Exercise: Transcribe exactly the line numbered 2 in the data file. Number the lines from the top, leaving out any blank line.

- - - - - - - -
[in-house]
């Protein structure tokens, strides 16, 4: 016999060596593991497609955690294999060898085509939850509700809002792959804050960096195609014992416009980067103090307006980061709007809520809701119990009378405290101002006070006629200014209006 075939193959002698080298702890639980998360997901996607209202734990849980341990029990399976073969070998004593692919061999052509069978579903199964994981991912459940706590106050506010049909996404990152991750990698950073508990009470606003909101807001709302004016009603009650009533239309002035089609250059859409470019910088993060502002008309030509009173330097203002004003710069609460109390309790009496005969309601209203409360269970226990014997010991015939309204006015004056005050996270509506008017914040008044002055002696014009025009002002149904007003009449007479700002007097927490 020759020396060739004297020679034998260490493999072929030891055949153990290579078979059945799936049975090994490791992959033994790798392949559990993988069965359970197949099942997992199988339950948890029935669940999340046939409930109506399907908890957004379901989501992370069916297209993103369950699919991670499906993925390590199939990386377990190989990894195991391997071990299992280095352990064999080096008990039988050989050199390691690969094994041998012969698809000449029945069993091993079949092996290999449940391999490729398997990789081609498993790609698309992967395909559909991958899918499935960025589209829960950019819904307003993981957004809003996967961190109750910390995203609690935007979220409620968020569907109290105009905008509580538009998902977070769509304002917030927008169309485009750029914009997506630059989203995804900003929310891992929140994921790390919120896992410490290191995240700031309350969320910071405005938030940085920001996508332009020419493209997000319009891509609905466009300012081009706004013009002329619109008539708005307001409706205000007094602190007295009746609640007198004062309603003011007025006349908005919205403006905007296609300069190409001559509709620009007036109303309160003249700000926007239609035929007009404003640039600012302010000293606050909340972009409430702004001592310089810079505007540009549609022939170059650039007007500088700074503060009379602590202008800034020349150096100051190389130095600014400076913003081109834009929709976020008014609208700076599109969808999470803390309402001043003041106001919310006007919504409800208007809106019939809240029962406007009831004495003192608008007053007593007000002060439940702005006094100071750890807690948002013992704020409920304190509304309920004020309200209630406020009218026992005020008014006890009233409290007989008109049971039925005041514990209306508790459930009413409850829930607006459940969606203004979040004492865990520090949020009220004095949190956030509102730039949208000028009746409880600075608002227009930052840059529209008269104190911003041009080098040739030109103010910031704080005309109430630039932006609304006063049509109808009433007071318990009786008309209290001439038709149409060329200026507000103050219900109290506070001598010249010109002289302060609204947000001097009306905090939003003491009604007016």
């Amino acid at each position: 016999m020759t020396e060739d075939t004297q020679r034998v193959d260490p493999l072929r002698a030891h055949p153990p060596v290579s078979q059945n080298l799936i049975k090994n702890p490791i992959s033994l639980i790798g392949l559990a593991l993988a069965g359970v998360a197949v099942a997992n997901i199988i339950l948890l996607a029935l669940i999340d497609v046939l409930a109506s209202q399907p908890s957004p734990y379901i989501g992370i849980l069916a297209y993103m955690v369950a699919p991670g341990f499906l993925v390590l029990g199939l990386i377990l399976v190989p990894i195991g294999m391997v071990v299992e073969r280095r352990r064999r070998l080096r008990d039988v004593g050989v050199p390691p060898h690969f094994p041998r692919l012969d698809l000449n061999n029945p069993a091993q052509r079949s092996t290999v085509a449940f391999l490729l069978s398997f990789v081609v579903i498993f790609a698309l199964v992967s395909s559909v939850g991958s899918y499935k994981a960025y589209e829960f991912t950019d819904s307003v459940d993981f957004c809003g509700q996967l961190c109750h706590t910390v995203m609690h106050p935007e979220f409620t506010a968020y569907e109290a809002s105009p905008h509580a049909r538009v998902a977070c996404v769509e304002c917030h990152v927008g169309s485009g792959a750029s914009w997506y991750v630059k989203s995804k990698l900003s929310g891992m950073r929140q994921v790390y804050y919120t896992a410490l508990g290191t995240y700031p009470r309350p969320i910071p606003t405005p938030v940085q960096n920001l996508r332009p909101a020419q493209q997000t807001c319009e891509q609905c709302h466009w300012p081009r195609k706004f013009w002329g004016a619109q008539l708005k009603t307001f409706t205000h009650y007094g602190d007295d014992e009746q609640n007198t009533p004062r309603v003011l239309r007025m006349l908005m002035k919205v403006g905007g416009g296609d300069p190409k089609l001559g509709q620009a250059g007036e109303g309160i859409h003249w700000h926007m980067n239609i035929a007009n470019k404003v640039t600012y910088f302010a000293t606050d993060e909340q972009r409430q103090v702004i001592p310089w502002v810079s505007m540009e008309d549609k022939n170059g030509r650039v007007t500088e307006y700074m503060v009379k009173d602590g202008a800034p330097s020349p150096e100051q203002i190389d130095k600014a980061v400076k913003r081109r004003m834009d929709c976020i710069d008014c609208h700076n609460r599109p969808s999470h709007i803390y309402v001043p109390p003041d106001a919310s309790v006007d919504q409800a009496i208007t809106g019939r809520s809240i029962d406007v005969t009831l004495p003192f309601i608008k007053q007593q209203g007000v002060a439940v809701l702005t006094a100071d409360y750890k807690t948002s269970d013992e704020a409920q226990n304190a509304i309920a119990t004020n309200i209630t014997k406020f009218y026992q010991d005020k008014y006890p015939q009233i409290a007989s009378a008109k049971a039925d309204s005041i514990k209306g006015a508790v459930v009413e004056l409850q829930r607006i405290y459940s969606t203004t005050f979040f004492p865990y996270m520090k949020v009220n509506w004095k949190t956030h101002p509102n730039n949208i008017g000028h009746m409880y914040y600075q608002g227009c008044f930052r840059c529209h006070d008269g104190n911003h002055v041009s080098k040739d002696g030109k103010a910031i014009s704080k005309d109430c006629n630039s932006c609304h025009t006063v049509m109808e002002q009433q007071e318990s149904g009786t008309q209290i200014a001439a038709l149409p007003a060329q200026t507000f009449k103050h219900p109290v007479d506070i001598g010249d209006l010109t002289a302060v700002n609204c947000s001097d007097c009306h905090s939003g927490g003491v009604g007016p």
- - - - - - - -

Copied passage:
């Protein structure tokens, strides 16, 4: 016999060596593991497609955690294999060898085509939850509700809002792959804050960096195609014992416009980067103090307006980061709007809520809701119990009378405290101002006070006629200014209006 075939193959002698080298702890639980998360997901996607209202734990849980341990029990399976073969070998004593692919061999052509069978579903199964994981991912459940706590106050506010049909996404990152991750990698950073508990009470606003909101807001709302004016009603009650009533239309002035089609250059859409470019910088993060502002008309030509009173330097203002004003710069609460109390309790009496005969309601209203409360269970226990014997010991015939309204006015004056005050996270509506008017914040008044002055002696014009025009002002149904007003009449007479700002007097927490 020759020396060739004297020679034998260490493999072929030891055949153990290579078979059945799936049975090994490791992959033994790798392949559990993988069965359970197949099942997992199988339950948890029935669940999340046939409930109506399907908890957004379901989501992370069916297209993103369950699919991670499906993925390590199939990386377990190989990894195991391997071990299992280095352990064999080096008990039988050989050199390691690969094994041998012969698809000449029945069993091993079949092996290999449940391999490729398997990789081609498993790609698309992967395909559909991958899918499935960025589209829960950019819904307003993981957004809003996967961190109750910390995203609690935007979220409620968020569907109290105009905008509580538009998902977070769509304002917030927008169309485009750029914009997506630059989203995804900003929310891992929140994921790390919120896992410490290191995240700031309350969320910071405005938030940085920001996508332009020419493209997000319009891509609905466009300012081009706004013009002329619109008539708005307001409706205000007094602190007295009746609640007198004062309603003011007025006349908005919205403006905007296609300069190409001559509709620009007036109303309160003249700000926007239609035929007009404003640039600012302010000293606050909340972009409430702004001592310089810079505007540009549609022939170059650039007007500088700074503060009379602590202008800034020349150096100051190389130095600014400076913003081109834009929709976020008014609208700076599109969808999470803390309402001043003041106001919310006007919504409800208007809106019939809240029962406007009831004495003192608008007053007593007000002060439940702005006094100071750890807690948002013992704020409920304190509304309920004020309200209630406020009218026992005020008014006890009233409290007989008109049971039925005041514990209306508790459930009413409850829930607006459940969606203004979040004492865990520090949020009220004095949190956030509102730039949208000028009746409880600075608002227009930052840059529209008269104190911003041009080098040739030109103010910031704080005309109430630039932006609304006063049509109808009433007071318990009786008309209290001439038709149409060329200026507000103050219900109290506070001598010249010109002289302060609204947000001097009306905090939003003491009604007016």